I'll admit it, like millions of other Americans, I'm a sucker for cheesy occupation-based reality shows. I love History Channel's Pawn Stars and American Pickers, as well as A&E's Billy the Exterminator and Dog the Bounty Hunter. I watch them because they're entertaining and full of colorful characters, not in the expectation of some insightful commentary on America's real or imagined economic and social woes.
But for some reason, Washington Post Style section contributor Hank Stuever is disappointed that A&E's new reality show "Storage Wars," which debuts tonight, doesn't explore those issues to his satisfaction:
Those Tea Partiers – is there anything in this nation they can’t spoil? They’ve already gummed up the president’s agenda with their rallies and signs and voting. Now, they’re trying to ruin “Dancing with the Stars!”
So says the left and many in the media agree. Now that newly resurgent conservatives have handed them a crushing mid-term defeat, liberals are seeing nefarious Tea Party plots everywhere – including in silly entertainment shows. And they’re taking plenty of shots at Bristol and, predictably, her mother.
Sarah Palin’s daughter Bristol, 20, has done remarkably well in this season’s “Dancing with the Stars” competition on ABC. As she’s advanced from week to week, buoyed by viewer voting, entertainment reporters and liberals have become increasingly frustrated.
Barack Obama is quickly becoming the Paul Reiser of presidents. To a reader of the Huffington Post (where Reiser contributes) that might sound like a good thing. However, to those who are unfamiliar with the liberalism of Reiser and only know him by the 90's sitcom Mad About You—it’s not.
Regardless of its quality, “Harry Potter and the Deathly Hallows: Part I” will likely become a huge blockbuster. It’s the seventh film chronicling the long-running book series about a wizard named Harry Potter and his two best friends. The final book of the series was split into two films and the second part will be released in July 2011.
Today's Washington Post "Free for All" section included a letter to the editor from one R.E. Pound, a CIA veteran who retired after 33 years of service in 2009, some 31 years after being outed in a book as an operative. Pound took to task former CIA operative Valerie Plame for her "ludicrous" claim "that the exposure [of her identity] forced an end to her career in intelligence."
After all, Pound conducted an investigation "charged with looking into possible damage in one location caused by Valerie Plame's outing."
"There was none," Pound noted, and complained that the claims of the new "Fair Game" film "devalue the resolve of the officers who have overcome truly dangerous exposure, and they cheapen the risk from laying bare their very real achievements."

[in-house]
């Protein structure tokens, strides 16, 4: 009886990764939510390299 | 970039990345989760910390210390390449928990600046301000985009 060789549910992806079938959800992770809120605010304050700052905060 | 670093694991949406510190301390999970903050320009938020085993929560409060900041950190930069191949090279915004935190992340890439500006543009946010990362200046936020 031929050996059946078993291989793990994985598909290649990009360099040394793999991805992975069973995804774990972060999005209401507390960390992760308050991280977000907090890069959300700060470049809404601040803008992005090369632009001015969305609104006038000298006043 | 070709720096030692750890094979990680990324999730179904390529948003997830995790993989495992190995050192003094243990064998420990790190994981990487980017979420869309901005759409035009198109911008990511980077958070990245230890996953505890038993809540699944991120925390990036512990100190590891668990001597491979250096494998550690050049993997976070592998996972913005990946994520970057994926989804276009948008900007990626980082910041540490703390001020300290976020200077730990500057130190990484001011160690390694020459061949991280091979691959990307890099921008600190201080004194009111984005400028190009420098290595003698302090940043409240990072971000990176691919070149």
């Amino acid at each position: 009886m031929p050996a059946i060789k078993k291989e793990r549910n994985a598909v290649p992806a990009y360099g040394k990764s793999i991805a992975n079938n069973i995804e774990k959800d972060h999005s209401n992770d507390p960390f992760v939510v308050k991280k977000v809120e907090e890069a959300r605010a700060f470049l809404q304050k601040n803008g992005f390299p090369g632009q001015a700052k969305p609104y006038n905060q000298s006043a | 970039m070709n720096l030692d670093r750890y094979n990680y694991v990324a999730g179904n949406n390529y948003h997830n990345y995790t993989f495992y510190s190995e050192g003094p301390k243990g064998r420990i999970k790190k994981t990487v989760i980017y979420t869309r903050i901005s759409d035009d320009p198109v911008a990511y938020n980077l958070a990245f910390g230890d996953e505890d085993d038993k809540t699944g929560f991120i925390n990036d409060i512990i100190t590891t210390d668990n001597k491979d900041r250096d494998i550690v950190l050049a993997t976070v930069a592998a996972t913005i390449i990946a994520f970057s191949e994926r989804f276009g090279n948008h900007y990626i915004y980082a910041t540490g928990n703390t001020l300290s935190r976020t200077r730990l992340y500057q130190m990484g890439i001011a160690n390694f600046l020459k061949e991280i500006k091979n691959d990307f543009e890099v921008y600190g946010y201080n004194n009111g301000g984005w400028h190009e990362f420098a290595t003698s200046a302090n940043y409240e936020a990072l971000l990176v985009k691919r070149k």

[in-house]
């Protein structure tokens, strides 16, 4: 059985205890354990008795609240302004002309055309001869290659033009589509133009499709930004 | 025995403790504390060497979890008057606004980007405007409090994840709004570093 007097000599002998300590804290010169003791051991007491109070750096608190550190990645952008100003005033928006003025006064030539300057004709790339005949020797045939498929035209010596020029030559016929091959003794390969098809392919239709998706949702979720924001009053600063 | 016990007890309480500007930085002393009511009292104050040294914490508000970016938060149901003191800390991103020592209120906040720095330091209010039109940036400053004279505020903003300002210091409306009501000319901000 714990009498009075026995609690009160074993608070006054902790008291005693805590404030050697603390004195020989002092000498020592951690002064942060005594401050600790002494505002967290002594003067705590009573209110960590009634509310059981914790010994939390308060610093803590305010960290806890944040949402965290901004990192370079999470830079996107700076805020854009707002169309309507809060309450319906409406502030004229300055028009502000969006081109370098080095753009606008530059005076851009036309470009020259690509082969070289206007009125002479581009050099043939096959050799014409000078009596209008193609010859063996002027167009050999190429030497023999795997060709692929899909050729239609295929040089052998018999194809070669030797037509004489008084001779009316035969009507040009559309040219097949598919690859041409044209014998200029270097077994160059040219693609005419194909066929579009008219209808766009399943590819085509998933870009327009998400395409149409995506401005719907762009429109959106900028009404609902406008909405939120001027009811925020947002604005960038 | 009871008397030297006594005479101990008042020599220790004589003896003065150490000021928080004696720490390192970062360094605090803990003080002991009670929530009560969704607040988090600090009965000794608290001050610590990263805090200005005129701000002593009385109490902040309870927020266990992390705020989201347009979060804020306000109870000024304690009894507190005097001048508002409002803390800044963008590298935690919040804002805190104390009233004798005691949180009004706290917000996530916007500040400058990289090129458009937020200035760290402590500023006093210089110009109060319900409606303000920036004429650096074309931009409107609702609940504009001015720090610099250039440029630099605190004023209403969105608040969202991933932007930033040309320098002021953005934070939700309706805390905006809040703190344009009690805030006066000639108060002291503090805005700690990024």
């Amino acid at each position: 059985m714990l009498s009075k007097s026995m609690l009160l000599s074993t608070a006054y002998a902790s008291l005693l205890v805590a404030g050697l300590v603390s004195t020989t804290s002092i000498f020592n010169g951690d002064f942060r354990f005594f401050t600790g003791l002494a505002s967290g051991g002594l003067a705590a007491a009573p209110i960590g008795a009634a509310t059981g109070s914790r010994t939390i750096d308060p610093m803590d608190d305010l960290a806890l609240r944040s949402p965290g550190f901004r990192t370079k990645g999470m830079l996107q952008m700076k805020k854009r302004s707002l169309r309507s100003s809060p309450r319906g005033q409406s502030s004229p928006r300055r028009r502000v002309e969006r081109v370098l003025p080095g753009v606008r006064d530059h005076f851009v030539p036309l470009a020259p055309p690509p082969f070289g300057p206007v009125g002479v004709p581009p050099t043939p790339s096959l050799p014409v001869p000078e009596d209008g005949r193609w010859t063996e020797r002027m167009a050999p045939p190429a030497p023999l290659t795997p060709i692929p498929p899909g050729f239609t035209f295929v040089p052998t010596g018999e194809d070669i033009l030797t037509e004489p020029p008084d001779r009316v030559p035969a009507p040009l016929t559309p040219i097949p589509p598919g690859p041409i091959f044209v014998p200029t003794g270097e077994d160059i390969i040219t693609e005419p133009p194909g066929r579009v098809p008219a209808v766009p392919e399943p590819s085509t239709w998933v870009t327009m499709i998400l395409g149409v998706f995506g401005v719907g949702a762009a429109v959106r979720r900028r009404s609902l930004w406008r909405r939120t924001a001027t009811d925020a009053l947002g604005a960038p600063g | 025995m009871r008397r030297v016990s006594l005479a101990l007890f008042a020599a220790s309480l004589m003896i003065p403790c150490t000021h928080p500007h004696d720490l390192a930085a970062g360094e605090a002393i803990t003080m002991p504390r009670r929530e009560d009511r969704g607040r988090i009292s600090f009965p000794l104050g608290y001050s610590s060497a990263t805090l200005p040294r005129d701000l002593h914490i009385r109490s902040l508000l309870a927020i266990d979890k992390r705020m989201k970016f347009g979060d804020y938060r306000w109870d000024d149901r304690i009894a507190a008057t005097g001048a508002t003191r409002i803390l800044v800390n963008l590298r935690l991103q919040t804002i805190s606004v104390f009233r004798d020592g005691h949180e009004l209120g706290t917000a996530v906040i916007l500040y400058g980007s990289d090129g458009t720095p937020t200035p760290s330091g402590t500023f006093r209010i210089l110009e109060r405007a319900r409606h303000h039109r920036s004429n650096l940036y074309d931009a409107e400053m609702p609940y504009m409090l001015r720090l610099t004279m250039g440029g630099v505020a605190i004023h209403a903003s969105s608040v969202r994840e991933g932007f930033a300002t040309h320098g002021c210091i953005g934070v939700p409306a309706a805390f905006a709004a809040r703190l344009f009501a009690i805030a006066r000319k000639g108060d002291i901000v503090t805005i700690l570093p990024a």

Here's the letter in full as published in the November 12 paper:
Samuels made her complaint in light of NBC's cancellation of it's ratings-plagued spy series, "Undercovers," which featured a black actor and actress in the lead roles as glamorous and deadly CIA agents:
The director of the new film "Fair Game" - released Friday - is either blatantly dishonest, or astoundingly lazy. The movie, starring Sean Penn as former U.S. diplomat Joe Wilson and Naomi Watts as his embattled wife, CIA agent Valerie Plame, makes a number of claims on controversial issues that are demonstrably false.
The Daily Caller's Jamie Weinstein did the legwork in demonstrating just how far from the truth some of the film's central claims are. Chief among them, perhaps unsurprisingly, is that Scooter Libby, Vice President Dick Cheney's chief of staff, and other White House officials exerted political pressure on intelligence officials to cherrypick intelligence favorable to claims that Iraq possessed weapons of mass destruction.
In the new issue of Vanity Fair, legendary singer Cher dished about her feelings on Sarah Palin and Arizona governor Jan Brewer. And – surprise! – she’s not a fan of either.
“I got so obsessed with [C-SPAN] that it was kind of interfering with my life,” Cher told the magazine. “Sarah Palin came on, and I thought, Oh, f---, this is the end. Because a dumb woman is a dumb woman.”
The “I Got Your Babe” singer was even harsher on Brewer, who spearheaded the recent immigration crackdown in Arizona.
“She was worse than Sarah Palin, if that is possible,” said Cher. “This woman was like a deer in headlights. She’s got a handle on the services of the state, and I would not let her handle the remote control.”
Actor and former Obama White House staffer Kal Penn joined Alyssa Milano and a handful of other actors in a short video urging "Funny or Die" website visitors to take time to vote next Tuesday, comparing the time it would take to do so with "much worse ways to spend 10 minutes," like "talk[ing] to your parents about the first time they had sex." [h/t blogger Robert Stacy McCain]
"That is a long ten minutes," Eric McCormack deadpanned in response.
But far from being a simple "do your civic duty and vote" PSA, the video skews leftward, taking thinly-veiled swipes at social conservatives and Tea Party voters.
It takes about ten minuts to "listen to your stupid uncle talk about the dangers of gay marriage," actor Eriq LaSalle noted.
It’s hard to tell what the end goal of HBO “Real Time” host Bill Maher’s is with his constant barrage of elitist shots at the American public. Does he think demeaning the average citizens is the best way to win people over on whatever issue he is carping about on that given day?
When word hit that Zack Snyder would be directing a Christopher Nolan produced, David Goyer written version of “Superman,” many a geek heart rejoiced. Images of super slo-mo action, desaturated color palettes, and snappy and powerful one-liners filled our heads. All was good in the Geekosphere.
Then, alas, came word that the script for the film was “a mess.” The oddly named “Vulture” dropped the bomb that Snyder had been hired because the studio wanted a director capable of putting together a hacky “rush job” so Warner Brothers could keep the rights to the Man of Steel. Director Darren Aronofsky, fresh off the buzz of his upcoming film “The Black Swan” passed on the project because it was in such disarray and reeked of a studio cash grab…. Great Ceasar’s ghost, what’s going on here?